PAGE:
Blast From the Past

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Blast From the Past: The San Francisco Stripper Wars

Hustler August 1997

This isn’t so much a blast from the past (although, I was shocked to learn that 1997 was fourteen years ago) as it is déjà vu (no, not the place with the three ugly girls). I randomly came across an old issue of Hustler last week because I had a part in an indie movie that takes place in the nineties and it was a prop. It contains an article written during the first round of stripper employee-status and back wages lawsuits that started in San Francisco, focusing on the legendary Mitchell Brothers O’Farrell Theater.

It was an interesting read despite the opening sentences: “Six nude nymphs rise into the air. Writhing together, they kiss and giggle, licking one anothers’ perfect pussies, nibbling nipples, tickling and fondling pert breasts.” What else do you expect when you have to sandwich something substantial in between a photo editorial of a woman whose “favorite pastimes” are “tanning, exhibitionism, and masturbating” (not that there’s anything wrong with that) and an illustration of Abe Lincoln with a raging boner? I learned a few things, most notably that very little has changed. The independent contractor vs. employee debate is just as relevant as ever.

Klute (1971)

You guys, this was my first time seeing Klute and I am totally sold on it. I was into it pretty much from the first few seconds because I am one of those people who decides whether they will like a film based on the colors and whether they feel “good” to me or not. I’ve been having a green moment of late, and there is so much green in that opening scene! There seems to have been (from what I have gleaned from interior design books from the 70’s) a lot of that happening, the garden in the house thing. It reminded me of this post at Desire To Inspire. I love it. If I didn’t kill plants I’d start a garden!

But I do.

So let’s get into this film, shall we?

Annie Sprinkle and the Founding of December 17th

photo by Julian Cash

Sex work activist Annie Sprinkle was the mind behind the original International Day to End Violence Against Sex Workers. After the conviction of “Green River Killer” Gary Ridgway, Sprinkle and activists from SWOP decided that a holiday was necessary to commemorate people in our community who have been the victims of violence, and to draw the public’s attention to the danger of working without legal protection and under harsh societal stigma.

Eight years later, the holiday is unfortunately as poignant as ever, as the Long Island serial killer has been occupying headlines for the past year. Annie spoke with me about the origins of December 17th, and the most memorable moments in her several decades of activism.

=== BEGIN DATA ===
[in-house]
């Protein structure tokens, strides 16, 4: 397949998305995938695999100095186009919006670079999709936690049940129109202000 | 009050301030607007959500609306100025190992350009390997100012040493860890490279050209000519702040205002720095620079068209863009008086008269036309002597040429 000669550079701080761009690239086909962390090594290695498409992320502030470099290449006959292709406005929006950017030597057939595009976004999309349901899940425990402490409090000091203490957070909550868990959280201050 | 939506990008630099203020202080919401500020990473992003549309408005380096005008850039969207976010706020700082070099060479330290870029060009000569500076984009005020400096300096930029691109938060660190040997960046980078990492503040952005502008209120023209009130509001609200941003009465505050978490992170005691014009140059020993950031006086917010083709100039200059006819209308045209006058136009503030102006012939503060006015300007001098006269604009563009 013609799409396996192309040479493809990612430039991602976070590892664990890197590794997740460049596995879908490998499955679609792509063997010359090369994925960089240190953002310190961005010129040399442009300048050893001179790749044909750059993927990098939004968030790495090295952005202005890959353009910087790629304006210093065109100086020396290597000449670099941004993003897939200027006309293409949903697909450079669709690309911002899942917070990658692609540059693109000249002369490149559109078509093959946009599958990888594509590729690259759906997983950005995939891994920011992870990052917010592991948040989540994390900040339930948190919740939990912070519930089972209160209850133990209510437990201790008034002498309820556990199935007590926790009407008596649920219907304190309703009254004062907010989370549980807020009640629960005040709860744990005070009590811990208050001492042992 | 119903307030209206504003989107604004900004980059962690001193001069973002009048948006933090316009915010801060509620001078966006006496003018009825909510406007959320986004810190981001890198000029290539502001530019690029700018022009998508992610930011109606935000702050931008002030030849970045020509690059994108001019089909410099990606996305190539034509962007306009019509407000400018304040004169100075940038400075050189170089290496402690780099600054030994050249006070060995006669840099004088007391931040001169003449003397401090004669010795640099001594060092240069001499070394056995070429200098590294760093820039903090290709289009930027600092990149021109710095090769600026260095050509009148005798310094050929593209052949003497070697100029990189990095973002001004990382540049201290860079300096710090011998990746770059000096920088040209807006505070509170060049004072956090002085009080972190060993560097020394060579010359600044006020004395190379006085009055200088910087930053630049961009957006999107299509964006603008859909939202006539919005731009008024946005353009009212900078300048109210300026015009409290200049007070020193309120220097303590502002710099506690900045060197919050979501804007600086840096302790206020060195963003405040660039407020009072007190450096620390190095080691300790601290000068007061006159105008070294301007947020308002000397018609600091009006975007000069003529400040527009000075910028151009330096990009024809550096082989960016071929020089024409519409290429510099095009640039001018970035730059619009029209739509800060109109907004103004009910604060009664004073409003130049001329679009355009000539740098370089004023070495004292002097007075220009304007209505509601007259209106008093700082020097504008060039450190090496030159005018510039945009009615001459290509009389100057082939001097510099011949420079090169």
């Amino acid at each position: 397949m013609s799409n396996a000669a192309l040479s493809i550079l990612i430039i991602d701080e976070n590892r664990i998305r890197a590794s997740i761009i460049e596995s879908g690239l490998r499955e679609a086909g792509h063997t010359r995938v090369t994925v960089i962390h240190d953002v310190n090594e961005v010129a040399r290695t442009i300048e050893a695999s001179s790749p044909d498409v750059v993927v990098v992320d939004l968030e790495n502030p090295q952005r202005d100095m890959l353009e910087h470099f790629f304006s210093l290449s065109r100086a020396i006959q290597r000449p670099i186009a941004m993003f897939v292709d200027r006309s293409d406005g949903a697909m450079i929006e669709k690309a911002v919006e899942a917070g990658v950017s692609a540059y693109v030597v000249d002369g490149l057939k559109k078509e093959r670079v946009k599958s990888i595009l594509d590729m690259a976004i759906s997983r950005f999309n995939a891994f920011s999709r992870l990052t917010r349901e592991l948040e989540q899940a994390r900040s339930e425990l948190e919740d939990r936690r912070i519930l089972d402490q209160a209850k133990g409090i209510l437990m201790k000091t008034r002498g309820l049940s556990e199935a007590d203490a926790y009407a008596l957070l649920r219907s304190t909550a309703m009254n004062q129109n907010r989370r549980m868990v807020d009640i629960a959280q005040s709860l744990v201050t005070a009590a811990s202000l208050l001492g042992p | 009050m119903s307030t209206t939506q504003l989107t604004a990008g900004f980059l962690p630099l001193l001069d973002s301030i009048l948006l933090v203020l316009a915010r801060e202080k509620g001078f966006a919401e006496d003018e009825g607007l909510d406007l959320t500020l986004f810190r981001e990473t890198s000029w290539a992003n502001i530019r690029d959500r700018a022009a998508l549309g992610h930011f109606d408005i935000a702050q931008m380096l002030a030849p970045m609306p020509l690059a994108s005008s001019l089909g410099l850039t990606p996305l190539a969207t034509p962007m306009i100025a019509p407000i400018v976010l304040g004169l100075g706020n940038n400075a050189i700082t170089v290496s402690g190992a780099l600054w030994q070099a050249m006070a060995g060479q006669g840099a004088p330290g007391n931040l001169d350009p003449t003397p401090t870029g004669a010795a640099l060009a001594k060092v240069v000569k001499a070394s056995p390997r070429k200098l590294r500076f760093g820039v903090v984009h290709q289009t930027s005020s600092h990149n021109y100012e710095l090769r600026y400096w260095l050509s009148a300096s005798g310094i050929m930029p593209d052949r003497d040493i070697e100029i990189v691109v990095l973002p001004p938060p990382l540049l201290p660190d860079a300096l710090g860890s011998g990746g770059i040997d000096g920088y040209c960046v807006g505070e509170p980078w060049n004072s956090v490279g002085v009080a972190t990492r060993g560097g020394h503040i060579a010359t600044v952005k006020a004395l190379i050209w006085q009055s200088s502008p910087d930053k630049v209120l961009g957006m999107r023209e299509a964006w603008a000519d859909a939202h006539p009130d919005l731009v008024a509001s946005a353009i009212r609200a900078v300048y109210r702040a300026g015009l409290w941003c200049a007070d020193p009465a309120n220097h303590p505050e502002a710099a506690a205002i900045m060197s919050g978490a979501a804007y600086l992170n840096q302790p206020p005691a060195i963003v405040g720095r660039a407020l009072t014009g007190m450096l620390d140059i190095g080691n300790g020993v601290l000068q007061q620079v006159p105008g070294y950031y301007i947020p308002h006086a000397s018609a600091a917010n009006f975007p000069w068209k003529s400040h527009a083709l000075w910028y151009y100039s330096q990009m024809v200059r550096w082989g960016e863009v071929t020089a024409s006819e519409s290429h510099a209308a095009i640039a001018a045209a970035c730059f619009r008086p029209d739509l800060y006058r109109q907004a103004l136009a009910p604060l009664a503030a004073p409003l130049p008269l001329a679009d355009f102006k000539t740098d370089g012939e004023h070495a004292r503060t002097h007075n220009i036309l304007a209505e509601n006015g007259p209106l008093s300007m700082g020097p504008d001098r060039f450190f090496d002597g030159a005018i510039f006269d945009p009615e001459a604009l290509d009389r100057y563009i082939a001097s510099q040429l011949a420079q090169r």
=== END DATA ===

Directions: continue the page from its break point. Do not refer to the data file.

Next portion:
Blast From The Past: Striptease (1996)

Until several days ago, Striptease was a glaring oversight in my otherwise comprehensive history of sex work film viewing. I thought I should rectify that problem in light of my grousing about Demi Moore’s ham-handed anti-trafficking efforts, so I did. Sort-of. (Halfway through, I had to turn it off. It is unwatchably, un-fun-ly bad.)

Here are the highlights of what I saw before then. They should tell you everything you need to know:

Historical Wardrobe Malfunction

This is kind of neato—The Star Tribune has a blog called “Yesterday’s News” where it digs up old-timey newspaper articles, photos and ads. This week’s feature made the front page of the Minneapolis Tribune on May 9, 1953: Darlene LaBette Varallo, an “esoteric dancer”, was jailed for disorderly conduct. Two follow-up articles detail the handling of the evidence (“two little rhinestone-studded cones, a few lengths of gauze, a fringe and a pair of black net tights”) and the trial, which was complete with a lie detector test and testimony where the defendant explains that she was only guilty of a wardrobe malfunction:

SHE DESCRIBED her dance as a “can-can” plus a mixture of “a shuffle, ball hop, kick, twirls.” She denied Sullivan’s charge that she had bent over and shaken parts of her anatomy at the audience.
“You can’t bend over when you dance or you lose your equilibrium,” said Darlene, who testified she has danced since the age of 3 and was an Arthur Murray instructor for two years.
She said she certainly was wearing state’s exhibit F (the brassiere) when she began to dance but had to discard it because a strap broke. She also denied removing the state’s exhibit E (a tasseled fringe) from its original position around her – ah – middle.